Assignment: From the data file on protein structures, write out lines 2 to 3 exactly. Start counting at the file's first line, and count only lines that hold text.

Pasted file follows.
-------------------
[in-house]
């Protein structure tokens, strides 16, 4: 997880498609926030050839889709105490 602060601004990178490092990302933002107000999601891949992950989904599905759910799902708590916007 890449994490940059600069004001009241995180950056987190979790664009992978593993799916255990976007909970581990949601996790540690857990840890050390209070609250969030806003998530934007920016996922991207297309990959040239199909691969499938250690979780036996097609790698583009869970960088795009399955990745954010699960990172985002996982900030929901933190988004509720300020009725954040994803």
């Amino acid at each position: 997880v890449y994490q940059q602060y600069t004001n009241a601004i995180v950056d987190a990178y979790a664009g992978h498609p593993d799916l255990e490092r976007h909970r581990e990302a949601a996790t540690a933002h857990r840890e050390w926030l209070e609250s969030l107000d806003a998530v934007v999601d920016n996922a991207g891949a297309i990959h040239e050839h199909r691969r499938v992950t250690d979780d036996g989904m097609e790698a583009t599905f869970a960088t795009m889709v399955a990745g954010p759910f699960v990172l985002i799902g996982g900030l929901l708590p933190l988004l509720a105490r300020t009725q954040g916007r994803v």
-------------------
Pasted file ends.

């Protein structure tokens, strides 16, 4: 997880498609926030050839889709105490 602060601004990178490092990302933002107000999601891949992950989904599905759910799902708590916007 890449994490940059600069004001009241995180950056987190979790664009992978593993799916255990976007909970581990949601996790540690857990840890050390209070609250969030806003998530934007920016996922991207297309990959040239199909691969499938250690979780036996097609790698583009869970960088795009399955990745954010699960990172985002996982900030929901933190988004509720300020009725954040994803």
């Amino acid at each position: 997880v890449y994490q940059q602060y600069t004001n009241a601004i995180v950056d987190a990178y979790a664009g992978h498609p593993d799916l255990e490092r976007h909970r581990e990302a949601a996790t540690a933002h857990r840890e050390w926030l209070e609250s969030l107000d806003a998530v934007v999601d920016n996922a991207g891949a297309i990959h040239e050839h199909r691969r499938v992950t250690d979780d036996g989904m097609e790698a583009t599905f869970a960088t795009m889709v399955a990745g954010p759910f699960v990172l985002i799902g996982g900030l929901l708590p933190l988004l509720a105490r300020t009725q954040g916007r994803v």